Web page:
The circle that cannot be squared

The CAP 2020 reform philosophy has finally seen the light of day, albeit only in leaked form. A carefully drafted document contains the usual CAP rhetoric punctuated by some apparently strong deviations from past doctrine. But once the objectives and policy proposals are reduced to their basic components, much of the fizz disappears.

Looking beyond the politically correct drafting and generalisations (and the inevitable linguistic awkwardness of an English text primitively translated from the French of the original draft), one finds the following objectives and reasoning as the guiding principles and motives:

The CAP should ensure that agricultural production across the whole European Union is maintained and even enhanced. The first reason given for this is the need for food security in Europe and globally.

The document argues that the CAP must guarantee that this productive capacity is maintained while ensuring that farm incomes are maintained, as well as ensuring that public goods produced by agriculture and not rewarded by the market are delivered.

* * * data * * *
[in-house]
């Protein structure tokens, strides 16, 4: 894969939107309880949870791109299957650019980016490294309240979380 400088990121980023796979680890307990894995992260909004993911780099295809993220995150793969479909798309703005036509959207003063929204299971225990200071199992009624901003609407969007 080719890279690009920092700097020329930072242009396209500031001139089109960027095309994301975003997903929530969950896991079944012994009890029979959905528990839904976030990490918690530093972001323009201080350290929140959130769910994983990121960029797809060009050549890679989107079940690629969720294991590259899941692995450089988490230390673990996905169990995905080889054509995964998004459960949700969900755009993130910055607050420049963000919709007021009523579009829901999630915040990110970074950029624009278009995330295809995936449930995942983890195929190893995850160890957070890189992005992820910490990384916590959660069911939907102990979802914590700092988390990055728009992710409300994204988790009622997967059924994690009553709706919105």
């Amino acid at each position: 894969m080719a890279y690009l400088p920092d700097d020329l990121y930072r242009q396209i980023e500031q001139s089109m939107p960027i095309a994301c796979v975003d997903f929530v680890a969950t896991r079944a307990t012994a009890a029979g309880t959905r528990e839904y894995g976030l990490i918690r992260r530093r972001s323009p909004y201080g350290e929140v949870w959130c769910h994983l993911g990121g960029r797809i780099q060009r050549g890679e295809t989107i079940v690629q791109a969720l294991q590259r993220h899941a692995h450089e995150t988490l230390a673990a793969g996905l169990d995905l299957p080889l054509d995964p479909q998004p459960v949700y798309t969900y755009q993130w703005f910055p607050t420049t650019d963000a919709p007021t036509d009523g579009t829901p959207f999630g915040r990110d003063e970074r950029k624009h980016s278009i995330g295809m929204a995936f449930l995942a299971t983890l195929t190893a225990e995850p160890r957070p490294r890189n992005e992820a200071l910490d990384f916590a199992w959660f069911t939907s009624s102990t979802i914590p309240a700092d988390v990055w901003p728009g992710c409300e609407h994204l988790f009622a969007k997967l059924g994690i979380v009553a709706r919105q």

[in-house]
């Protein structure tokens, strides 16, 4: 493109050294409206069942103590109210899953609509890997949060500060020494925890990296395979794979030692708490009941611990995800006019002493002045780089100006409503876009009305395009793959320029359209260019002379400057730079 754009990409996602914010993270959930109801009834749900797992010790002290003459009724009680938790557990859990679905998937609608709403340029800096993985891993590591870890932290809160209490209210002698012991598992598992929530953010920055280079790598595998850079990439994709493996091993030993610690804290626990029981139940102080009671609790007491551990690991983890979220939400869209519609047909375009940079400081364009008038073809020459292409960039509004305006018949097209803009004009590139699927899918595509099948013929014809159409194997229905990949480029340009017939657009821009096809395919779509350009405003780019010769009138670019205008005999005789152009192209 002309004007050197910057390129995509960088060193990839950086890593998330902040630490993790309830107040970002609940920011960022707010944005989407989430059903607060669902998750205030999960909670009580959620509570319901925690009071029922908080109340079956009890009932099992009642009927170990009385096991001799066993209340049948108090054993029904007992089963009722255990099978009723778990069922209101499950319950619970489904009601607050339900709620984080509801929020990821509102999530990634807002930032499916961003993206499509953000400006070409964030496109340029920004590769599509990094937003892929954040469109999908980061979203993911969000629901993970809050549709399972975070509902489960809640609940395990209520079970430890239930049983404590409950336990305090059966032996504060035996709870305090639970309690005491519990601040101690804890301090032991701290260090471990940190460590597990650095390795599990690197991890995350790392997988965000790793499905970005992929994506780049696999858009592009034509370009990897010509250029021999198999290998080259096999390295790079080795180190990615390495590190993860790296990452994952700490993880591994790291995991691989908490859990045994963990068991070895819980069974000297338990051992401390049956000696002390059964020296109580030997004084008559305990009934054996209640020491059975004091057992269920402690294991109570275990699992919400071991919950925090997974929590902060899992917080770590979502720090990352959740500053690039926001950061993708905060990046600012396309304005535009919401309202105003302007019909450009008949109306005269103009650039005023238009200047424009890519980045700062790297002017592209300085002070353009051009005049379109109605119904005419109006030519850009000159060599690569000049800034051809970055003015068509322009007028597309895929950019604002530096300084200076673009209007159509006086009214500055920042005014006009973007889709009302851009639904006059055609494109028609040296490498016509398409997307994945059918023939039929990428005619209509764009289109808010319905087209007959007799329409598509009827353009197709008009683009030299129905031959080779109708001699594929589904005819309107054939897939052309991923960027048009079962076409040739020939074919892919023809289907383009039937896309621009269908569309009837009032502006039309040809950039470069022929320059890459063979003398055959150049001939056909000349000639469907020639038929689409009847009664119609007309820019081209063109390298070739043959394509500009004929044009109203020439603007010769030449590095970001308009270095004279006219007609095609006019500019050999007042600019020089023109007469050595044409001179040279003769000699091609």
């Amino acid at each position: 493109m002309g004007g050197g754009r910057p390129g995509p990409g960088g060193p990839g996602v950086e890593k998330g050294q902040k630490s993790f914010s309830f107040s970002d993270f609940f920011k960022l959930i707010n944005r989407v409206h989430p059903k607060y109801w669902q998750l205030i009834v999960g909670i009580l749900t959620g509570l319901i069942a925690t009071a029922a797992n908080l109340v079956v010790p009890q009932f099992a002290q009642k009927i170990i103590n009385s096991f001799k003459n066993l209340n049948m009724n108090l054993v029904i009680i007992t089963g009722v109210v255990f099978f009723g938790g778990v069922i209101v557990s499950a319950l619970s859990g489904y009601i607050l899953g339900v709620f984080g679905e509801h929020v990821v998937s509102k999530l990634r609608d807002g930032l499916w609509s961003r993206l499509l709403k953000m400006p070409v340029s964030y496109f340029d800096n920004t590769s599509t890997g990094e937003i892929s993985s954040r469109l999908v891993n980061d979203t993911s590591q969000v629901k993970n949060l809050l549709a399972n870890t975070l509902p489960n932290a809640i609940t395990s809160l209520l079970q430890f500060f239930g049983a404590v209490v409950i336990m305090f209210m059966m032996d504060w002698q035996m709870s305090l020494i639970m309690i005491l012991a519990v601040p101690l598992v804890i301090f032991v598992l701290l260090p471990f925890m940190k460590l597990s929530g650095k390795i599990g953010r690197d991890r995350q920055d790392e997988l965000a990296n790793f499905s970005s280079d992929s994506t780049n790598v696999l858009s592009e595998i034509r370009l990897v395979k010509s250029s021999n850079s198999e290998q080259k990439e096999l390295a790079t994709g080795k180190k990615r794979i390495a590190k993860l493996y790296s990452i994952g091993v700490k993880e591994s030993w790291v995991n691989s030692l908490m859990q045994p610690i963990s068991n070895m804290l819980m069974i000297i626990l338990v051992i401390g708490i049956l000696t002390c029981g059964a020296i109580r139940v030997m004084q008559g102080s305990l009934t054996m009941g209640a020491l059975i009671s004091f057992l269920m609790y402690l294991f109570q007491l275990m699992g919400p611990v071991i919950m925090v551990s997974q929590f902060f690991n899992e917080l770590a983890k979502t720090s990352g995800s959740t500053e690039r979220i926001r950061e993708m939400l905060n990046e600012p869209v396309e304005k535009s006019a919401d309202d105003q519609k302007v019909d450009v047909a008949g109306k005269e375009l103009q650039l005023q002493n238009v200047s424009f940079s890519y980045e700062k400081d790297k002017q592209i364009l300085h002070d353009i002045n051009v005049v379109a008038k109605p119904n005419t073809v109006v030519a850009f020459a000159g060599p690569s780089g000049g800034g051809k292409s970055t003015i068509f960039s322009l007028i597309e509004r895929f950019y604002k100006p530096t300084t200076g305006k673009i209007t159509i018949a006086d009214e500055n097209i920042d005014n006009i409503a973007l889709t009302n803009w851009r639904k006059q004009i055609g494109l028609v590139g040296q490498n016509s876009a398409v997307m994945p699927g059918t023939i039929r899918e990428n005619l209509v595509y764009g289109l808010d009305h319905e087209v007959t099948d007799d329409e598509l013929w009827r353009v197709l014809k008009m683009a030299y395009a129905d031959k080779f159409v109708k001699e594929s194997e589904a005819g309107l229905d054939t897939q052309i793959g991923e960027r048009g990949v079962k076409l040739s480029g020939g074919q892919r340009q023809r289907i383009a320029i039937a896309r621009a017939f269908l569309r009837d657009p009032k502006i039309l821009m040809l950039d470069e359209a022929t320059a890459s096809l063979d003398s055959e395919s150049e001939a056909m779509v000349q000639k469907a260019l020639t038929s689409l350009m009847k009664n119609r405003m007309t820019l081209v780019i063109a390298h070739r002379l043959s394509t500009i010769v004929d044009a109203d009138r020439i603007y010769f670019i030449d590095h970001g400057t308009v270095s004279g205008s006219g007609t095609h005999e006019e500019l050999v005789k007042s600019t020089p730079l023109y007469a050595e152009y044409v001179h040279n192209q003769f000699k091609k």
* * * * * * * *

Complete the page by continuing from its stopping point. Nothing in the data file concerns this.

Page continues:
These points are the core of the proposal, which has been retrofitted with a handful of broad generalisations on climate change and innovation.

As a core, these arguments are old, highly questionable and could as well be mobilised in defence of the status quo. The use of food security as a fundamental reason for farm income support is worrying and self-serving. If we are talking of meeting the future demand for food globally, then the best use of public money is in helping developing and transition economies to improve their agriculture and their market infrastructure. While Europe is at the frontier of yield potential, much of the rest of the world is far below and could easily increase production with low investment. R&D in agriculture focusing on crop varieties able to withstand environmental stresses would also do much good.